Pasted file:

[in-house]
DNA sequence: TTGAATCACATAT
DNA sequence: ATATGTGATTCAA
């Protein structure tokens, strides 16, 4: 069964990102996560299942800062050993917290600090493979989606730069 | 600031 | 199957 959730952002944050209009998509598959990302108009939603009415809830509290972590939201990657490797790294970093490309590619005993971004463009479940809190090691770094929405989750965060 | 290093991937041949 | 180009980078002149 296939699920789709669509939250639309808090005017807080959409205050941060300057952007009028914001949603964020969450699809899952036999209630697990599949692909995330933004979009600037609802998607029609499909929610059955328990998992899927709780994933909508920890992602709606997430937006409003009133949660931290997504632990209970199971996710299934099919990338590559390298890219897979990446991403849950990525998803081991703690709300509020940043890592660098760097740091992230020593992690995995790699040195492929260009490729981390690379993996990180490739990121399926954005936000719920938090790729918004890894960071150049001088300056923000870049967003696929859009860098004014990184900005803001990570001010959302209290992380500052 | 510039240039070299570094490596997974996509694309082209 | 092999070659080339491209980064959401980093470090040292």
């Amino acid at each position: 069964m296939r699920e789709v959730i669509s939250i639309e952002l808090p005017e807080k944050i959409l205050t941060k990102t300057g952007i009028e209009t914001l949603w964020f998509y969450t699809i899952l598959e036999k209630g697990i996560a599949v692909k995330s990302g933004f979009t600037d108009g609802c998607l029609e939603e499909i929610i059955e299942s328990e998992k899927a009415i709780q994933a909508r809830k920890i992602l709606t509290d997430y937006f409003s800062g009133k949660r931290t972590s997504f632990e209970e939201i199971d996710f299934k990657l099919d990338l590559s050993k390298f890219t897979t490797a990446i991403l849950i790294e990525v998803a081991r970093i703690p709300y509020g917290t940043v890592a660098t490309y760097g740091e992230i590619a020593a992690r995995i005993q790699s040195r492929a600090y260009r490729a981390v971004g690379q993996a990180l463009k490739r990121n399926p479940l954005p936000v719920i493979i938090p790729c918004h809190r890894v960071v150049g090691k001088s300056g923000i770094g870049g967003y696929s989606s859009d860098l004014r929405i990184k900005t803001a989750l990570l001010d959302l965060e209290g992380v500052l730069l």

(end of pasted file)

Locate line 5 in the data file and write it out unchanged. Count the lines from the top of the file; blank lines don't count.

């Amino acid at each position: 069964m296939r699920e789709v959730i669509s939250i639309e952002l808090p005017e807080k944050i959409l205050t941060k990102t300057g952007i009028e209009t914001l949603w964020f998509y969450t699809i899952l598959e036999k209630g697990i996560a599949v692909k995330s990302g933004f979009t600037d108009g609802c998607l029609e939603e499909i929610i059955e299942s328990e998992k899927a009415i709780q994933a909508r809830k920890i992602l709606t509290d997430y937006f409003s800062g009133k949660r931290t972590s997504f632990e209970e939201i199971d996710f299934k990657l099919d990338l590559s050993k390298f890219t897979t490797a990446i991403l849950i790294e990525v998803a081991r970093i703690p709300y509020g917290t940043v890592a660098t490309y760097g740091e992230i590619a020593a992690r995995i005993q790699s040195r492929a600090y260009r490729a981390v971004g690379q993996a990180l463009k490739r990121n399926p479940l954005p936000v719920i493979i938090p790729c918004h809190r890894v960071v150049g090691k001088s300056g923000i770094g870049g967003y696929s989606s859009d860098l004014r929405i990184k900005t803001a989750l990570l001010d959302l965060e209290g992380v500052l730069l």